SEATTLE — An amputated foot, a fractured hand and a fingertip crushed so badly it had to be surgically removed were among the injuries suffered by workers at the Seattle tunnel project last year - injuries that resulted in about $700,000 in workers’ compensation claims.
A review of worker safety records by The Associated Press shows the laborers, carpenters and engineers who remained on the job while the giant boring machine called Bertha was being fixed suffered sprained ankles, backs and elbows, scratched eyes and burned arms and feet. The contractor was cited and fined twice in 2015 for safety violations, records show.
Sixty of those injured workers filed workers’ comp claims — a rate almost as high as the 63 filed in 2014, but higher than the 42 in 2013 and 11 in 2012.
Since 2012, 185 workers have filed injury claims that are expected to top $2.5 million, with $1.3 million in medical costs, according to data from the Department of Labor and Industries, Division of Occupational Safety and Health.
Laura Newborn, spokeswoman for the Washington State Department of Transportation, said the tunnel contractor logged more than 1.2 million hours of work in 2015. She said most of the workers’ compensation claims were for injuries that did not result in time away from work.
“The safety of the traveling public, our employees, and the workers on construction sites is WSDOT’s top priority,” Newborn said in an email. “We continue to work with Seattle Tunnel Partners to ensure that safety remains the highest priority.”
She said since the project began in January of 2011 the safety incidence rate is below the average for the construction industry.
Bertha was designed to build a double-decker traffic tunnel to replace the earthquake-damaged Alaskan Way Viaduct, but it didn’t move an inch last year until the final days of 2015. It barely got going in January when the governor shut it down after a sinkhole appeared over the tunnel. Gov. Jay Inslee criticized the contractor, Seattle Tunnel Partners, and said he had “great concerns about public safety” if the project went forward without knowing why it happened.
The sinkhole and a tilting barge that dumped tunnel dirt into the bay and damaged a dock were not the only mishaps with the multi-billion dollar project.
The 2015 injury claims ranged from thousands of dollars for cuts and eye injuries, to tens of thousands of dollars for sprains and dislocations, the data shows.
The construction craft laborer who lost his foot after it was struck by a falling object had the highest claim to date: $515,525.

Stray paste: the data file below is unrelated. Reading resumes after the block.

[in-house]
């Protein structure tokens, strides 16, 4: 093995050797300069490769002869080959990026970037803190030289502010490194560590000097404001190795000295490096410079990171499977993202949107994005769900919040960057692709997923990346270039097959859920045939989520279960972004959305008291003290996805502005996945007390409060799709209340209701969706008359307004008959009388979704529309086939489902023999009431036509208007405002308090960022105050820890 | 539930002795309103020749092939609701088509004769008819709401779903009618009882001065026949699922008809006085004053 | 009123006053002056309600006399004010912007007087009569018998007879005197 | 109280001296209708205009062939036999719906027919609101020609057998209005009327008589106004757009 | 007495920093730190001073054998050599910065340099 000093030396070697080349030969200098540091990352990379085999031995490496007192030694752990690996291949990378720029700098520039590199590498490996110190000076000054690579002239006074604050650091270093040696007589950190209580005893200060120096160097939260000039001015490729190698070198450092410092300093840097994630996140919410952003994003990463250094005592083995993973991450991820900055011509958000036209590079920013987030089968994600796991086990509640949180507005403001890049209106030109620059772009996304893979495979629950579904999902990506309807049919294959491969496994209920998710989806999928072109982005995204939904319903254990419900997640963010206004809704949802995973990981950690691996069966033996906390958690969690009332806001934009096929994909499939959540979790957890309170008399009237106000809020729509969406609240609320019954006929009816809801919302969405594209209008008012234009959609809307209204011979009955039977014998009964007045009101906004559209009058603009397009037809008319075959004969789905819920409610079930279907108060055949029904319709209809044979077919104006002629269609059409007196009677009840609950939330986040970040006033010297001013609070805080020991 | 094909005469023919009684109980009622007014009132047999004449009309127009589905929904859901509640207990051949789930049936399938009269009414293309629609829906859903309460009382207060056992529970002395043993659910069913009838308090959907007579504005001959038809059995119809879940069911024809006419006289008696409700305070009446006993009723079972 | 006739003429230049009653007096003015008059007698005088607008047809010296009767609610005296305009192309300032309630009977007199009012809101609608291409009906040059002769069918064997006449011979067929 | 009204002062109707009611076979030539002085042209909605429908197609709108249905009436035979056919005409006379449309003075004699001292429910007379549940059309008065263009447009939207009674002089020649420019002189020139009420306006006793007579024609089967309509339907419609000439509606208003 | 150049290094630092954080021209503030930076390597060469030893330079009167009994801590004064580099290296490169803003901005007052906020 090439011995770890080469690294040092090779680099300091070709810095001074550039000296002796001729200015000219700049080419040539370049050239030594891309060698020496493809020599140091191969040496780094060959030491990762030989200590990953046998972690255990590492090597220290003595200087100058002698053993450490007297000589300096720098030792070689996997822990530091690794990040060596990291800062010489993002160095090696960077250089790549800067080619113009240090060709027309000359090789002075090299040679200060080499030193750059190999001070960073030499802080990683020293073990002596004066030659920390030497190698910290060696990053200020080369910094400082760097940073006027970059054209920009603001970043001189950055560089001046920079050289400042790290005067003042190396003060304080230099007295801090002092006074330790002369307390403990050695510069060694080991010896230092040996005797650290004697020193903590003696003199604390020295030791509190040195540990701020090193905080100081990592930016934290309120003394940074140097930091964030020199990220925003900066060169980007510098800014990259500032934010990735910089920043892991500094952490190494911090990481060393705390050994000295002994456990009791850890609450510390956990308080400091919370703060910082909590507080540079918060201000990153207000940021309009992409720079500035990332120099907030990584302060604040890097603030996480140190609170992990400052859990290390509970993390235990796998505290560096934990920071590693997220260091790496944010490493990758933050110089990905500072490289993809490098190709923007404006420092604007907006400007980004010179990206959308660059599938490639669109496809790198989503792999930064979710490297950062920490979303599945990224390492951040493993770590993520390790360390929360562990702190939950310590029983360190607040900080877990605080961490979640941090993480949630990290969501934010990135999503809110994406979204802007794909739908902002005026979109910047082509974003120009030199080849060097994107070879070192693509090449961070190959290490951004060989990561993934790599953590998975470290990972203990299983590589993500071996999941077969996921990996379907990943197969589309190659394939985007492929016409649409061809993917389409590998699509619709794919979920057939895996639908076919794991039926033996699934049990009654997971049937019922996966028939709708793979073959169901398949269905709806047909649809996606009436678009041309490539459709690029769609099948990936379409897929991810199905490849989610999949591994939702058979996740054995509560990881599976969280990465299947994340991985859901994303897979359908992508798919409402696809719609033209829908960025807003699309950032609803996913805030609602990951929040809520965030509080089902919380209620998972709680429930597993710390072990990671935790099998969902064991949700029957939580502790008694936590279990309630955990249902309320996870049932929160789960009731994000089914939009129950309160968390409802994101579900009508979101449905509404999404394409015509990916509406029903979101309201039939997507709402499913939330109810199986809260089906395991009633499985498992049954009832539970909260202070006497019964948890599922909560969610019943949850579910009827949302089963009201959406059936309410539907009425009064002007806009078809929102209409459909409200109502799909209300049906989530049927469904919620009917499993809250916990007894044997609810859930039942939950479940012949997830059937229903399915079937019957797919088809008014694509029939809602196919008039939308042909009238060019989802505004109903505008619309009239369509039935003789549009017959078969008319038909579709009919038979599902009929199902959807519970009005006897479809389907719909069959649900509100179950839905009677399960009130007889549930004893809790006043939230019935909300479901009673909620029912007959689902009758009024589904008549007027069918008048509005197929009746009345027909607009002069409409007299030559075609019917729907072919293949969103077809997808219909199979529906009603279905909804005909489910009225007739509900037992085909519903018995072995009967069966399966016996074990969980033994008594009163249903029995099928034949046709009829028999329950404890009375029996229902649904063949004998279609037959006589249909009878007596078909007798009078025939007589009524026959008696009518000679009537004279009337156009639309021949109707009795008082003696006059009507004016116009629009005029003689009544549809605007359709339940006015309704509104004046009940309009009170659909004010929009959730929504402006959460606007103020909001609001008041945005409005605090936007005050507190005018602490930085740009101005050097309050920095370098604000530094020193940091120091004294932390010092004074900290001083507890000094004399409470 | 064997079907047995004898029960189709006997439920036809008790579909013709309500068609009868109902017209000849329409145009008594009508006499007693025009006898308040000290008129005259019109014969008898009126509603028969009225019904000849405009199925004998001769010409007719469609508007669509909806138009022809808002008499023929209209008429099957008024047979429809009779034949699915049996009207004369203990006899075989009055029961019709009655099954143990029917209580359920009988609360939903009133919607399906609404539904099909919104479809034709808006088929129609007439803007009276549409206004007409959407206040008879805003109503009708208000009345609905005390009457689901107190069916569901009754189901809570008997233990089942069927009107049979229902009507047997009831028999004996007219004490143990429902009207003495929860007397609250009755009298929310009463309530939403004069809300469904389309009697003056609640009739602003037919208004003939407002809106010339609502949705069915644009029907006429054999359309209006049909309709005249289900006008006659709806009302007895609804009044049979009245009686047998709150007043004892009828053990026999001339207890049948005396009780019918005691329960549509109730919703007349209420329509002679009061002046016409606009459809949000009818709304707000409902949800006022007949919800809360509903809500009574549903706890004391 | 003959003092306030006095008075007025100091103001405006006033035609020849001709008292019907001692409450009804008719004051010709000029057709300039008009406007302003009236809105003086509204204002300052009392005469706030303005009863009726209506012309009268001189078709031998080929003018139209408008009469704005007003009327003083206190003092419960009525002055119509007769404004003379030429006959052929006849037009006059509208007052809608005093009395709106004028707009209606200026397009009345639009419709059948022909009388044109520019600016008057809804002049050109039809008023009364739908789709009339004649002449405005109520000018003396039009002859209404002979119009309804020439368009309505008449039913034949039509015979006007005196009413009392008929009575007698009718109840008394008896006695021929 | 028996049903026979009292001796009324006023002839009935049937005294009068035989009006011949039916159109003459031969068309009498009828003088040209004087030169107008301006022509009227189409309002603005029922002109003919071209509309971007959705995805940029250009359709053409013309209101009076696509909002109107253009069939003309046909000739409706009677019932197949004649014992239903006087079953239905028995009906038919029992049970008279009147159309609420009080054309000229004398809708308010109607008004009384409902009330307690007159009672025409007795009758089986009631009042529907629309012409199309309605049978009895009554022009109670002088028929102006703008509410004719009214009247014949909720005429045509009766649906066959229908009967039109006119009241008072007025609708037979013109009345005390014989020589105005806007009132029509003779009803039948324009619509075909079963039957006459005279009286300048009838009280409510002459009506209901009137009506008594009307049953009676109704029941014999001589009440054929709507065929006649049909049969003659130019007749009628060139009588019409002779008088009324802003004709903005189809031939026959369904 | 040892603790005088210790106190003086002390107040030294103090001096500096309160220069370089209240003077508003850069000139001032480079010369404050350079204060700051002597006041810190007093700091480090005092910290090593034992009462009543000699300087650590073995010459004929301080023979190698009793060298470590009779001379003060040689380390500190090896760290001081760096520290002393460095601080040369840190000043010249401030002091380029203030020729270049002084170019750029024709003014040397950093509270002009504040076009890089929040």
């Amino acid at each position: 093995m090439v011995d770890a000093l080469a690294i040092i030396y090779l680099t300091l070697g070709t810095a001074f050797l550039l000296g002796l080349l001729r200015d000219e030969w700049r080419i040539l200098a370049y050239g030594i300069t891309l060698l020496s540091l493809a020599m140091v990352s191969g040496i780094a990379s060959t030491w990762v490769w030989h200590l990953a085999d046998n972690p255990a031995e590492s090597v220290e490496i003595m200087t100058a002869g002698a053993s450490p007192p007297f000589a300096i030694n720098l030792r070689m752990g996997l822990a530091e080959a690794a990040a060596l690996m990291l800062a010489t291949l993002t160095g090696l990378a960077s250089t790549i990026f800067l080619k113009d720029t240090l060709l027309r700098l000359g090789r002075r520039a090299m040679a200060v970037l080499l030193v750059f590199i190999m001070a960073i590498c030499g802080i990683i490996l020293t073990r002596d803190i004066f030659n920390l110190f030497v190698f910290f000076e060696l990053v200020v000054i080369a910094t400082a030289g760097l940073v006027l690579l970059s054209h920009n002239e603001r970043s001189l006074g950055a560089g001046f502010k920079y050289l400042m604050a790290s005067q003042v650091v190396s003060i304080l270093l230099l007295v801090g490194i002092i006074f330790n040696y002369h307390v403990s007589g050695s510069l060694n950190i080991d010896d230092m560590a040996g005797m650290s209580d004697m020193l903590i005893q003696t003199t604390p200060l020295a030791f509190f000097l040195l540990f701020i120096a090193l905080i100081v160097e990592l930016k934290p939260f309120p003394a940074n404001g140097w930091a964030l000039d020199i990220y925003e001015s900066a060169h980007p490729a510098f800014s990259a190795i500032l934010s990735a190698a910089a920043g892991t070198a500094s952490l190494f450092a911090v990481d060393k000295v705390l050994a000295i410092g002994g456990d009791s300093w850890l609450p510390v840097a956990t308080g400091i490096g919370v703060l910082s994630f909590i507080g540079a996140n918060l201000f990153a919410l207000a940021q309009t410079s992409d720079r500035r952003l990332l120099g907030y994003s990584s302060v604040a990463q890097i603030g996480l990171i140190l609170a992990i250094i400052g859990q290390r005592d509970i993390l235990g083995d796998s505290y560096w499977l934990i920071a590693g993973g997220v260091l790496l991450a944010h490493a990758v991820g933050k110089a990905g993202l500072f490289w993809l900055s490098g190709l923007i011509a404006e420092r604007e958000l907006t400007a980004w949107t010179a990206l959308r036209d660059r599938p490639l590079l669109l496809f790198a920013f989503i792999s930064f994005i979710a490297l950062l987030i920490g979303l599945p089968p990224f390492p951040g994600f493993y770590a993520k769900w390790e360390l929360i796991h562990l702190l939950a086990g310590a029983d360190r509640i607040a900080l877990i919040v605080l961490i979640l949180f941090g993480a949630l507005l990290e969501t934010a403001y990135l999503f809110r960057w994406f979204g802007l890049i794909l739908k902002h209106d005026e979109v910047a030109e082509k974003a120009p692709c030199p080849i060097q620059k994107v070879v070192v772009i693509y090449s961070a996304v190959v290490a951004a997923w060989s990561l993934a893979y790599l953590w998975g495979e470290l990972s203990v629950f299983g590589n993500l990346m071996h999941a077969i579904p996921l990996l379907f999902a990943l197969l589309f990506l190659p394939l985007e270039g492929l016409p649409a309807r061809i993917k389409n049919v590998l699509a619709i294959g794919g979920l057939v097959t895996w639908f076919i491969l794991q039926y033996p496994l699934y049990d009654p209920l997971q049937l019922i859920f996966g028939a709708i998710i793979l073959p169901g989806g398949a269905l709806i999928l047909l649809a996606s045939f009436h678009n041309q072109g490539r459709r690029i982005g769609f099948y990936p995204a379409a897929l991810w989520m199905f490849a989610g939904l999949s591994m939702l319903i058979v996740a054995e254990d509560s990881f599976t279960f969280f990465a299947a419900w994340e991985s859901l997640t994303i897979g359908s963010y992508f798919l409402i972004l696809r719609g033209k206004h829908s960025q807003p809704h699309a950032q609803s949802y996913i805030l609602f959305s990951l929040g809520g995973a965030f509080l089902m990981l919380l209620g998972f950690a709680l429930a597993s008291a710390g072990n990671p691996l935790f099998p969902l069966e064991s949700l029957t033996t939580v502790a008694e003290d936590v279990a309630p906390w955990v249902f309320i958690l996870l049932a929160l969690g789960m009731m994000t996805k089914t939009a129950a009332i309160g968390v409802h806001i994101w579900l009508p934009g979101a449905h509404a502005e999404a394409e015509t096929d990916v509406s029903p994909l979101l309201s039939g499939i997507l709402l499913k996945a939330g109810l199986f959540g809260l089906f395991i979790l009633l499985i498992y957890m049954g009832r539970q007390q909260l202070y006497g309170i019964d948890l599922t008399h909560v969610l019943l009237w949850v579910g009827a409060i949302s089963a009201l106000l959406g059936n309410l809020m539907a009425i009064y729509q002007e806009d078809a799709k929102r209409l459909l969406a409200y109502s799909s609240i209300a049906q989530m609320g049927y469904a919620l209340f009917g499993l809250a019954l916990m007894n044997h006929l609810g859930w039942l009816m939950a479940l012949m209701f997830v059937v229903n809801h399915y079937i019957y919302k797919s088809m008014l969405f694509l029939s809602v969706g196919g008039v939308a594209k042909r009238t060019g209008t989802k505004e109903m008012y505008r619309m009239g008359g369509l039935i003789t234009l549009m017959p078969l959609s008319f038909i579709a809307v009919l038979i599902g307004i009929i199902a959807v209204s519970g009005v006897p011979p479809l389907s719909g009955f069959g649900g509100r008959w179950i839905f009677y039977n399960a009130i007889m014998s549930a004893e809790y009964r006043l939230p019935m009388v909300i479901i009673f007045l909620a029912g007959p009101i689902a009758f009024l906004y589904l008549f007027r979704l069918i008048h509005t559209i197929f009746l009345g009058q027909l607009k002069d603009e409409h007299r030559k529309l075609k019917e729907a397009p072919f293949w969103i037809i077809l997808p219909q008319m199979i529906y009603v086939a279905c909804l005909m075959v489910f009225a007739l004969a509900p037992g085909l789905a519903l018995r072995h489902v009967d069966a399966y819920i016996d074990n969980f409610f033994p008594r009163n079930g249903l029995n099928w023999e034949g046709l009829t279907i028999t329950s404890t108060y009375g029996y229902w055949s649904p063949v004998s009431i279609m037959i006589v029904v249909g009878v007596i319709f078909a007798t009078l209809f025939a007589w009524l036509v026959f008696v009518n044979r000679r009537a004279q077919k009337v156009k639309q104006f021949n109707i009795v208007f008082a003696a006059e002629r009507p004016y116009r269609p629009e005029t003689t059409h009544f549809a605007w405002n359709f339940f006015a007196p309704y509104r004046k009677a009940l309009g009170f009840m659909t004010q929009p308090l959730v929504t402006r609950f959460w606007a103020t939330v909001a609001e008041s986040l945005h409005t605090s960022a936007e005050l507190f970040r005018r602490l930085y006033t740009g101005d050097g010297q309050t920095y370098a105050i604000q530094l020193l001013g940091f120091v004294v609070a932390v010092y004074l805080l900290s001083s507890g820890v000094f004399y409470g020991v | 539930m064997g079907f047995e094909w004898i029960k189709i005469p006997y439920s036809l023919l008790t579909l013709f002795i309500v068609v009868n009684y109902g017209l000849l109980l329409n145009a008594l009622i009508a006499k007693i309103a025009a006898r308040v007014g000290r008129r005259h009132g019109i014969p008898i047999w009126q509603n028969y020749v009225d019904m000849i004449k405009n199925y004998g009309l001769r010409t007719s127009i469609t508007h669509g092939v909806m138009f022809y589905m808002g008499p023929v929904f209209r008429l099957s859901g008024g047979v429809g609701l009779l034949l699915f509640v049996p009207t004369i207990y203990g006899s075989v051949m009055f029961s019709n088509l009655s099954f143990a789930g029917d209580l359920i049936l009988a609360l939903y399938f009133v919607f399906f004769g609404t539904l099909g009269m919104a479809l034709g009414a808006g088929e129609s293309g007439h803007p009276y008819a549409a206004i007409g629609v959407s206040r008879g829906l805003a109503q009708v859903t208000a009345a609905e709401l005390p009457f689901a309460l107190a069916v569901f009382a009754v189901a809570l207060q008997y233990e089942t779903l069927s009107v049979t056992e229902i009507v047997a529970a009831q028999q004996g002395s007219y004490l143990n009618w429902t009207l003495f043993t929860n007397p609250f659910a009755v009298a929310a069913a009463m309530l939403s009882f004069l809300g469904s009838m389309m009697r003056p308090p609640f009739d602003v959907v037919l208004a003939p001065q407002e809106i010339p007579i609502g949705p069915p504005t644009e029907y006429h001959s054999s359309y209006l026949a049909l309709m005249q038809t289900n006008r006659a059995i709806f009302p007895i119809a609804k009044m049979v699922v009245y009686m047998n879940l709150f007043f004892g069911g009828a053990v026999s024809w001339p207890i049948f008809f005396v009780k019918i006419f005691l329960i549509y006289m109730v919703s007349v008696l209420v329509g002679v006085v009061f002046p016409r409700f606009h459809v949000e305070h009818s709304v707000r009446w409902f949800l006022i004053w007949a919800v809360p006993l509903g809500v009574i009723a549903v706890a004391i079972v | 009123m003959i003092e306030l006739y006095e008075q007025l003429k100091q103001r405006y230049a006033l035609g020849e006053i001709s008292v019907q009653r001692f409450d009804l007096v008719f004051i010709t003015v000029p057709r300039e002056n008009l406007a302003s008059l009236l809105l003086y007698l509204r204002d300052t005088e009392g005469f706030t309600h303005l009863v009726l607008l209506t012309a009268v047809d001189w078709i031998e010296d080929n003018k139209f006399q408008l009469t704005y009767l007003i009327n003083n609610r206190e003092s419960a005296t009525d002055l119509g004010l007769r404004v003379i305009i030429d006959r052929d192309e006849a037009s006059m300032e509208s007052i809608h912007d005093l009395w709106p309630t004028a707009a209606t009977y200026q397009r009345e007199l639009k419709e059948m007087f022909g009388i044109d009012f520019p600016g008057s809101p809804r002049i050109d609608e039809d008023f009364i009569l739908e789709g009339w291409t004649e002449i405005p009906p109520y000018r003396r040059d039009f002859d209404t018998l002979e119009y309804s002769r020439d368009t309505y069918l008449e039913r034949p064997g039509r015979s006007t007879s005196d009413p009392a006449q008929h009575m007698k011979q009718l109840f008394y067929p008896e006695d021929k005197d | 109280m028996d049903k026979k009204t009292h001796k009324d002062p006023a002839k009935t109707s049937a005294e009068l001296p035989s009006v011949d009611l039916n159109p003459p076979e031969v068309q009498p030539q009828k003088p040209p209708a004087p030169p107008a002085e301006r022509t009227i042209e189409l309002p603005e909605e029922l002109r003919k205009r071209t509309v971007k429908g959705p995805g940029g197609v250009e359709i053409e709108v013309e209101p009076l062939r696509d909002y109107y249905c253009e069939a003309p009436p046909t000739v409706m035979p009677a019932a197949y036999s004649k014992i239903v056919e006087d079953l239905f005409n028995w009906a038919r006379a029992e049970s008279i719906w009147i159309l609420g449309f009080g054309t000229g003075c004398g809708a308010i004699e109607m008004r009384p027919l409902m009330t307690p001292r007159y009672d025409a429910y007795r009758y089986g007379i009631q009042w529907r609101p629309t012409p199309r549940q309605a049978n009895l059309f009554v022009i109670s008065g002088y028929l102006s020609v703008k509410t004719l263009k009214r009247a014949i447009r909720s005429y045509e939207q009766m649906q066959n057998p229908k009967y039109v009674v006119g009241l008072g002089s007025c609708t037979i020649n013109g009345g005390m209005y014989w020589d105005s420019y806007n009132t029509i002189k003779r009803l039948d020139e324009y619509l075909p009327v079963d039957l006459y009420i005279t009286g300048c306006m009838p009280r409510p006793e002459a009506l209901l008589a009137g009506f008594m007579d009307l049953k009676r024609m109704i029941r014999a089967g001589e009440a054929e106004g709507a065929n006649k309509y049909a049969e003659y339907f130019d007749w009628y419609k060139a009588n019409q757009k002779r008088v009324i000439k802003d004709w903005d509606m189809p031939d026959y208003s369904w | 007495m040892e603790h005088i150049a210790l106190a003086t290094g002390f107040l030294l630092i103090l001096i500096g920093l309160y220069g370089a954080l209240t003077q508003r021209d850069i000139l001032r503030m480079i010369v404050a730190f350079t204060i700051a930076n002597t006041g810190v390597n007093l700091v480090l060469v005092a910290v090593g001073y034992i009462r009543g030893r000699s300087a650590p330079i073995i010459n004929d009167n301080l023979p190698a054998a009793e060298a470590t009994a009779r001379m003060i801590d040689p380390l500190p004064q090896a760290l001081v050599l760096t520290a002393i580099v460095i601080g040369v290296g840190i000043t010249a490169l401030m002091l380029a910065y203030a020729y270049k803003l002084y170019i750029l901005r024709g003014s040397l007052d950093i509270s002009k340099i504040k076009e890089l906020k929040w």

The fractured hand, a $25,000 claim, led to an investigation by the regulatory agency and ultimately three safety citations and a $21,000 fine, according to records.
The state inspector discovered the person who was supposed to oversee a 150-ton crane and rigging crew was inside the tunnel “and nowhere near the crane,” the citation said. The crane carried two flange beams that were strapped together “in a fashion that allowed them to be a trap for the signal person receiving the load,” the report said.
State inspectors returned to the project in November after a worker lost the tip of his finger in another accident.
In that case, a crane lowered a cage containing three men into the tunnel shaft and when they climbed out, one of the men put his hand in the “pinch point” of the door and closed it on his finger, according to the inspector’s report. The fingertip was crushed and had to be amputated. The worker returned to the job the next day on light-duty.
Inspectors went to the project site in June after receiving a complaint about welding fumes, according to another report.
The complaint said the site had inadequate respirator protection when workers were welding, cutting or grinding. That exposed other workers to particulate matter and fumes, the complaint said. The inspector visited the site and questioned the safety managers and workers and found no violations, the report said.
Seattle Tunnel Partners and a subcontractor were cited for two safety violations in April and both were fined $2,050 after four iron workers in the north portal fell on Feb. 12. State regulators said they failed to ensure that protruding rebar was protected to prevent a worker from getting impaled. The contractors have appealed the citation and violations and both are pending, according to Labor and Industries spokeswoman Elaine Fischer.